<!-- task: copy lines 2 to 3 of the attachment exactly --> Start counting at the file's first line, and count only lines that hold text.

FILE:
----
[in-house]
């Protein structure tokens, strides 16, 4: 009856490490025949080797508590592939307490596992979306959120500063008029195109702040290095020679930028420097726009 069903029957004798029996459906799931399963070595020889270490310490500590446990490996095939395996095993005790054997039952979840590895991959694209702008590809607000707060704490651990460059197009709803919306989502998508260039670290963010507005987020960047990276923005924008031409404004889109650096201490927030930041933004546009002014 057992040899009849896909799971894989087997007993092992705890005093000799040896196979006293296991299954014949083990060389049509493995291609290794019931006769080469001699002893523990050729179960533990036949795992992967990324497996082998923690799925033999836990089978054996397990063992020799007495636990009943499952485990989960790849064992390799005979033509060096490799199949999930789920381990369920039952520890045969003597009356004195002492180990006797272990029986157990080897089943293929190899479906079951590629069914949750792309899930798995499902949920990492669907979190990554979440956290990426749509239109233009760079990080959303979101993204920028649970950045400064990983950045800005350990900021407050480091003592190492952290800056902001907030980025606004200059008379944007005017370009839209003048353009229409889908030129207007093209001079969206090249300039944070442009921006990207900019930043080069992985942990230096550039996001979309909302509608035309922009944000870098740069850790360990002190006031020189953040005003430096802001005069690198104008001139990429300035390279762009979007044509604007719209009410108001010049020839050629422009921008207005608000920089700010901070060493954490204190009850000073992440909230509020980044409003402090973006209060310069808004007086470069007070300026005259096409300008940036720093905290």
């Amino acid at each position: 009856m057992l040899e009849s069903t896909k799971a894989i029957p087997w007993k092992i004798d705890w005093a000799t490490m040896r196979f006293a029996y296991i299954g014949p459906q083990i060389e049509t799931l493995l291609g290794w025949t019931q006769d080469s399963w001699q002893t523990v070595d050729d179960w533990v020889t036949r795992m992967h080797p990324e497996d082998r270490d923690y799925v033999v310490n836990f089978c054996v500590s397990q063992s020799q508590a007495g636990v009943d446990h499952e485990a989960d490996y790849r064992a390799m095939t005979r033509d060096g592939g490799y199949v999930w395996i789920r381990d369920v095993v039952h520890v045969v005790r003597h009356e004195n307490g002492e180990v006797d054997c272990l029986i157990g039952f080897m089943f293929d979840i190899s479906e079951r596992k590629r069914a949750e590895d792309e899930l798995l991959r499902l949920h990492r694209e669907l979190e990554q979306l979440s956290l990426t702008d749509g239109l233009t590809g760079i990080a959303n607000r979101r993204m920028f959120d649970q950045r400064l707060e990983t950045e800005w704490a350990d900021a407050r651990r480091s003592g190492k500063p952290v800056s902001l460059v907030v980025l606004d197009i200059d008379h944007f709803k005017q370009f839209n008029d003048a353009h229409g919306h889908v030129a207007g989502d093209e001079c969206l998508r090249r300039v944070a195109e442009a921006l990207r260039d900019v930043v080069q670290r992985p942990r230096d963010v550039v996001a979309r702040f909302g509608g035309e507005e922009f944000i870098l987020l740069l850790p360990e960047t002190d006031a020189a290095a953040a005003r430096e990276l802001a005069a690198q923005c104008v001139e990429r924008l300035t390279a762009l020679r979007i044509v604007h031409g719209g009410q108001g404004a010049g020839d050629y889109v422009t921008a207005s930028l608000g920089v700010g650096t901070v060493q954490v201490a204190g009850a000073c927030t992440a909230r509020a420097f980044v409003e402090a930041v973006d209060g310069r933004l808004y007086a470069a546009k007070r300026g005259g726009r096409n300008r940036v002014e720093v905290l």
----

């Protein structure tokens, strides 16, 4: 009856490490025949080797508590592939307490596992979306959120500063008029195109702040290095020679930028420097726009 069903029957004798029996459906799931399963070595020889270490310490500590446990490996095939395996095993005790054997039952979840590895991959694209702008590809607000707060704490651990460059197009709803919306989502998508260039670290963010507005987020960047990276923005924008031409404004889109650096201490927030930041933004546009002014 057992040899009849896909799971894989087997007993092992705890005093000799040896196979006293296991299954014949083990060389049509493995291609290794019931006769080469001699002893523990050729179960533990036949795992992967990324497996082998923690799925033999836990089978054996397990063992020799007495636990009943499952485990989960790849064992390799005979033509060096490799199949999930789920381990369920039952520890045969003597009356004195002492180990006797272990029986157990080897089943293929190899479906079951590629069914949750792309899930798995499902949920990492669907979190990554979440956290990426749509239109233009760079990080959303979101993204920028649970950045400064990983950045800005350990900021407050480091003592190492952290800056902001907030980025606004200059008379944007005017370009839209003048353009229409889908030129207007093209001079969206090249300039944070442009921006990207900019930043080069992985942990230096550039996001979309909302509608035309922009944000870098740069850790360990002190006031020189953040005003430096802001005069690198104008001139990429300035390279762009979007044509604007719209009410108001010049020839050629422009921008207005608000920089700010901070060493954490204190009850000073992440909230509020980044409003402090973006209060310069808004007086470069007070300026005259096409300008940036720093905290």
């Amino acid at each position: 009856m057992l040899e009849s069903t896909k799971a894989i029957p087997w007993k092992i004798d705890w005093a000799t490490m040896r196979f006293a029996y296991i299954g014949p459906q083990i060389e049509t799931l493995l291609g290794w025949t019931q006769d080469s399963w001699q002893t523990v070595d050729d179960w533990v020889t036949r795992m992967h080797p990324e497996d082998r270490d923690y799925v033999v310490n836990f089978c054996v500590s397990q063992s020799q508590a007495g636990v009943d446990h499952e485990a989960d490996y790849r064992a390799m095939t005979r033509d060096g592939g490799y199949v999930w395996i789920r381990d369920v095993v039952h520890v045969v005790r003597h009356e004195n307490g002492e180990v006797d054997c272990l029986i157990g039952f080897m089943f293929d979840i190899s479906e079951r596992k590629r069914a949750e590895d792309e899930l798995l991959r499902l949920h990492r694209e669907l979190e990554q979306l979440s956290l990426t702008d749509g239109l233009t590809g760079i990080a959303n607000r979101r993204m920028f959120d649970q950045r400064l707060e990983t950045e800005w704490a350990d900021a407050r651990r480091s003592g190492k500063p952290v800056s902001l460059v907030v980025l606004d197009i200059d008379h944007f709803k005017q370009f839209n008029d003048a353009h229409g919306h889908v030129a207007g989502d093209e001079c969206l998508r090249r300039v944070a195109e442009a921006l990207r260039d900019v930043v080069q670290r992985p942990r230096d963010v550039v996001a979309r702040f909302g509608g035309e507005e922009f944000i870098l987020l740069l850790p360990e960047t002190d006031a020189a290095a953040a005003r430096e990276l802001a005069a690198q923005c104008v001139e990429r924008l300035t390279a762009l020679r979007i044509v604007h031409g719209g009410q108001g404004a010049g020839d050629y889109v422009t921008a207005s930028l608000g920089v700010g650096t901070v060493q954490v201490a204190g009850a000073c927030t992440a909230r509020a420097f980044v409003e402090a930041v973006d209060g310069r933004l808004y007086a470069a546009k007070r300026g005259g726009r096409n300008r940036v002014e720093v905290l």